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I've done interviews with quite a few celebrities, and though I'm fascinated by famous folk, I'm too old to be enthralled by them. That didn't keep me from being a bit nervous, however, when I called Lewis Black for an interview last week.

lewis black

Should the name not resonate with you, he is a comedian known for his rather caustic take on things. Hell, he even did the voice of the character called "Anger" in the animated film Inside Out.

If I asked him the wrong question, would he yell at me? And could I take it if he did? Right wingers on this ridge where I live in northern California may think I'm intemperate, but Lewis Black makes me look like Mary Poppins.

Lewis Black was freaking out before freaking out became the norm. He's the living embodiment of exasperation, the personification of what a sane person looks like when driven 'round the bend by the madness we all live with, especially in these demented days of the Donald, our glorious leader and "very stable genius."

I seldom shy away from cussing when the words fit, but I have the pristine vocabulary of a pastor's wife compared to Lewis Black. There have been occasions, however, when my choice of words has offered offense. I used to get regular invitations to speak to the Democrats up on this ridge, for instance, but those invitations dried up years ago because I would occasionally let a vulgar expression or an obscenity help convey the outrage I felt.

Lewis Black was freaking out before freaking out became the norm. He's the living embodiment of exasperation, the personification of what a sane person looks like when driven 'round the bend by the madness we all live with

Maybe local liberals are angry enough by now and will show up to see Lewis Black when he comes to Chico State's Laxson Hall on the 28th of this month. It'll do 'em good. And readers of the LA Progressive can find comedic sustenance a few days later when Black turns up at Largo at the Coronet for shows on January 31st and Feb. 1st, followed by another LA area show in Anaheim on Feb. 2.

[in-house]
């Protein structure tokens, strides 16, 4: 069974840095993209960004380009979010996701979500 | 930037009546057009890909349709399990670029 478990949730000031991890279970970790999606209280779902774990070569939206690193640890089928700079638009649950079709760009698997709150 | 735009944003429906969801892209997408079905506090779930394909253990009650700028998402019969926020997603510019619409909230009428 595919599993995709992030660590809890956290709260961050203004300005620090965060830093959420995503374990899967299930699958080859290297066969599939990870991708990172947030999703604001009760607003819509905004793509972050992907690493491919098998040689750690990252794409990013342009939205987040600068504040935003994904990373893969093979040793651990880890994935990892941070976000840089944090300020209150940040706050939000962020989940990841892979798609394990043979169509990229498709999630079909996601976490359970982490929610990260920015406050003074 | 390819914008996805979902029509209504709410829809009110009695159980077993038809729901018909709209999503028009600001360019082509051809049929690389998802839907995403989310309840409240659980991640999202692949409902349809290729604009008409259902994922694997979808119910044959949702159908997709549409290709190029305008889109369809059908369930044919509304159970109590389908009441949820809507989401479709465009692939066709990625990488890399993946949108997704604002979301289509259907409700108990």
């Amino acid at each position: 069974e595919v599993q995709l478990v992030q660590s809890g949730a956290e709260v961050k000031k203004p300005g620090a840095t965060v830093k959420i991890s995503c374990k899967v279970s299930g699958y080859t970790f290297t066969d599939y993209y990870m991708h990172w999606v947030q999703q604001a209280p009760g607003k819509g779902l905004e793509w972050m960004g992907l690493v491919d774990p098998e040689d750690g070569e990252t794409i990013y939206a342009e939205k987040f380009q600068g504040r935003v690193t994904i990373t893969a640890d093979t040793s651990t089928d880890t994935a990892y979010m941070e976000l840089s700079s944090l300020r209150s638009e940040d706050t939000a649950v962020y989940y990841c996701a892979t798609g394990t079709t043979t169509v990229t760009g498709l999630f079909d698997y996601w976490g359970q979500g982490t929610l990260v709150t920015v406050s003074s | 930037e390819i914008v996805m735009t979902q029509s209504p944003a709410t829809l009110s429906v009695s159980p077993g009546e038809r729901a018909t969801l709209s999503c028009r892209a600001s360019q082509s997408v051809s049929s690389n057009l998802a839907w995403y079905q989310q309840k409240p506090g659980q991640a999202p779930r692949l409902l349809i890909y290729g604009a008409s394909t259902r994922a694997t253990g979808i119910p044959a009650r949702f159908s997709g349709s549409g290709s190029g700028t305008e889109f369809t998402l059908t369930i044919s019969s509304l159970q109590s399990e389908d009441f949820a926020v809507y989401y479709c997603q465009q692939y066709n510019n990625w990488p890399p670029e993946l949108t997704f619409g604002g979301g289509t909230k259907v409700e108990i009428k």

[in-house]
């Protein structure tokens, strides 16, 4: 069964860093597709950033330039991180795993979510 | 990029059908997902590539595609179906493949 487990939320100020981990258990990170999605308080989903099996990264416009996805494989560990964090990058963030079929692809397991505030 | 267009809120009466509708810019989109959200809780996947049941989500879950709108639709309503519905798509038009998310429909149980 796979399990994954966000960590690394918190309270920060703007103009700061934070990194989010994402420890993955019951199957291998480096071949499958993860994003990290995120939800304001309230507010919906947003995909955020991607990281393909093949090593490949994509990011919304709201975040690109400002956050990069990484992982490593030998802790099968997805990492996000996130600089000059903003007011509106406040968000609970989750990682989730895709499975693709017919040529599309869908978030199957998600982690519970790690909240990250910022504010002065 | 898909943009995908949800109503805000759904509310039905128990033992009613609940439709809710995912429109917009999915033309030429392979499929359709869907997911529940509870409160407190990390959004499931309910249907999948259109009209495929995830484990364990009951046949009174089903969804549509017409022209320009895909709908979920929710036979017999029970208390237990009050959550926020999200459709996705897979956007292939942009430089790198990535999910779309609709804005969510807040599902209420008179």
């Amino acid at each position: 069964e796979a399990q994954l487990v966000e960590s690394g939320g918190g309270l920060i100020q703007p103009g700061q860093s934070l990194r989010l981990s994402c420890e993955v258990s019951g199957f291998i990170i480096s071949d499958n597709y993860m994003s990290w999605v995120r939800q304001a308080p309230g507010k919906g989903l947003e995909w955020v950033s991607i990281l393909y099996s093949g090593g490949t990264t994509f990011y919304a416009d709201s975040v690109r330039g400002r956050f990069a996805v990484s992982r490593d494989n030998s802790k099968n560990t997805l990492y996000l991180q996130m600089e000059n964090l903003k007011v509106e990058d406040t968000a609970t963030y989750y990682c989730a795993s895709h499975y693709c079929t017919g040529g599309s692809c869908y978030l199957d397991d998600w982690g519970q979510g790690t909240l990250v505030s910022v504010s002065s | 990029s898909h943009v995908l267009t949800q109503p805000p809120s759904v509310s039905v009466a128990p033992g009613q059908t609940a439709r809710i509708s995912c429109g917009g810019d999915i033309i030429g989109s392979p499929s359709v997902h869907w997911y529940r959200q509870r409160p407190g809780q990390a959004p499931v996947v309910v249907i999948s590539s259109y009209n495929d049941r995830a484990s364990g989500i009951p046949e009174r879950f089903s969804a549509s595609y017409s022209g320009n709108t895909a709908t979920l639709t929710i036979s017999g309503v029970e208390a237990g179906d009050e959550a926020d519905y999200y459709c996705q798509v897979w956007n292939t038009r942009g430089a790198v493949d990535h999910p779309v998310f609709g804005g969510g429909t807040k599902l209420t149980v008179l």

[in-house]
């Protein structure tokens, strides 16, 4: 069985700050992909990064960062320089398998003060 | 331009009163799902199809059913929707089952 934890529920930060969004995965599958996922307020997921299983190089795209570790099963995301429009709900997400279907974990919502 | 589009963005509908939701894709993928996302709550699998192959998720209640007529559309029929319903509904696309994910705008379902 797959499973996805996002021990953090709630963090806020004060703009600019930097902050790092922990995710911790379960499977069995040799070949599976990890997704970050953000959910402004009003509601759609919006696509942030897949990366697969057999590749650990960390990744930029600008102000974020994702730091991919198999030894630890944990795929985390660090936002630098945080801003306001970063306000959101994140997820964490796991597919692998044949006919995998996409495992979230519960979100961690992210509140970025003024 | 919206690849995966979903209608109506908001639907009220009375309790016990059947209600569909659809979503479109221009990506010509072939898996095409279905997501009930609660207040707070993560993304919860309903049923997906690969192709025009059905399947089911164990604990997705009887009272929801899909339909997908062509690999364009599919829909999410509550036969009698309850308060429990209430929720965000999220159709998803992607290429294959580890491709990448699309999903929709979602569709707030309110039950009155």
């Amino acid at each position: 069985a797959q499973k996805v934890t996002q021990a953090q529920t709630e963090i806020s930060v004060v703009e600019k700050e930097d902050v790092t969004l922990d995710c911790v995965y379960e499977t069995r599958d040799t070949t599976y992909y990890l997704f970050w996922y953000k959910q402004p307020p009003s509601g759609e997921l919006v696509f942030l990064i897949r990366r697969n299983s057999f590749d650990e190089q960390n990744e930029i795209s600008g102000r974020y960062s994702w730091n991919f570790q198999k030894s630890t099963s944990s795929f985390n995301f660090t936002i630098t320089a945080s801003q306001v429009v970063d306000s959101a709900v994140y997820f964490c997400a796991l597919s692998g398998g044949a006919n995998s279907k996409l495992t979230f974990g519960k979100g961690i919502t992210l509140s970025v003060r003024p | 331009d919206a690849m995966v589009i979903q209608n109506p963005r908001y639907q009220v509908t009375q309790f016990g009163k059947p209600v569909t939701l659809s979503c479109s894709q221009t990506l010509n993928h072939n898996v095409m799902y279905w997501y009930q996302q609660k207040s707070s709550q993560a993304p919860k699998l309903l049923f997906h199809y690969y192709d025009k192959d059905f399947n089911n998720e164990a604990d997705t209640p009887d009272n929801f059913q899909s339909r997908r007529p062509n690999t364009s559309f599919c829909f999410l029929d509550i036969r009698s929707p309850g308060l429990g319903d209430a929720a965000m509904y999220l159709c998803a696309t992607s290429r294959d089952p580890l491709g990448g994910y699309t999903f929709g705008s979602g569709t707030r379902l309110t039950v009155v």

Black is known to let fly with an obscenity or two, and his comedy is fueled by the anger he expresses. The difference is that Lewis Black, unlike our potty-mouthed POTUS, has a sense of occasion, of decorum, and of what is appropriate. He is also vastly more intelligent. Oh, and did I mention that he's very funny, with a sense of humor that releases the tension he builds through his stage persona.

Liberal readers in these parts will know of Lewis Black already, of course, and will recall his sharp-edged wit as exhibited in his "Back in Black" segments with Jon Stewart on The Daily Show, where he helped raise a flag for sanity in a country that seemed intent on going nuts, an intention we have since fulfilled. Lewis Black is so funny he could even make some humor-impaired Republicans up on this ridge cough up a reluctant laugh or two, assuming they were among those right wingers still possessed of enough brain cells to allow them to get the jokes.

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On the day we spoke, Donald Trump was, as always, sucking up all the media oxygen in the wake of his comments about "s---hole" countries. "My job these days," Lewis Black told me, "is to get through a show without mentioning his name. We hear his name too much. It's just intolerable. I went into comedy because a comedian is really like the unruly kid in the room. I liked being that kid. But now, with Trump, there are no adults, so I have to be an adult, and I hate that. When Trump tweets that 'my button is bigger than your button' at Kim Jong Un, it's pathological. I don't care if he's president; the adults need to step up."

Does he sense a different relationship with his audiences these days?

"I've lost some people," he told me, "but they were people who shouldn't have shown up in the first place. I've had to interrupt shows a few times to explain to the hecklers that if you've been waiting all your life for this president, you should leave the room now and get your money back."

"But, I get a real sense of gratitude from people after my shows, kind of like they're saying 'thank god you showed up'."

How much of what audiences see onstage is the "real" Lewis Black?

"The version of me people see onstage is an exaggerated version of who I am, a blown up version. I couldn't be like that all the time; it would kill me. Anger generally isn't funny, but I build tension with it, and the release of tension brings the laughter. Comedy is tension relief."

Contrary to the impression I may have created here, Lewis Black doesn't devote his entire professional oeuvre to ridiculing Trump. He has a range of targets for his riotous rage. But for those of us struggling, as he is, to maintain hope and balance in these times, a Lewis Black concert can be like a Red Cross station for wounded psyches. "Against the assault of laughter," Mark Twain observed, "nothing can stand."

With luck—and enough adults willing to stand up—perhaps the shameful absurdity of the Trump era may yet be brought down with the force of laughter prompted by people like Lewis Black.

And, though I risk blowing his cover and perhaps destroying his career when I do, I can't resist revealing the fact that, offstage and on the phone with a boondock scribbler, Lewis Black is, in fact, a pussycat.

jaime oneill

Jaime O'Neill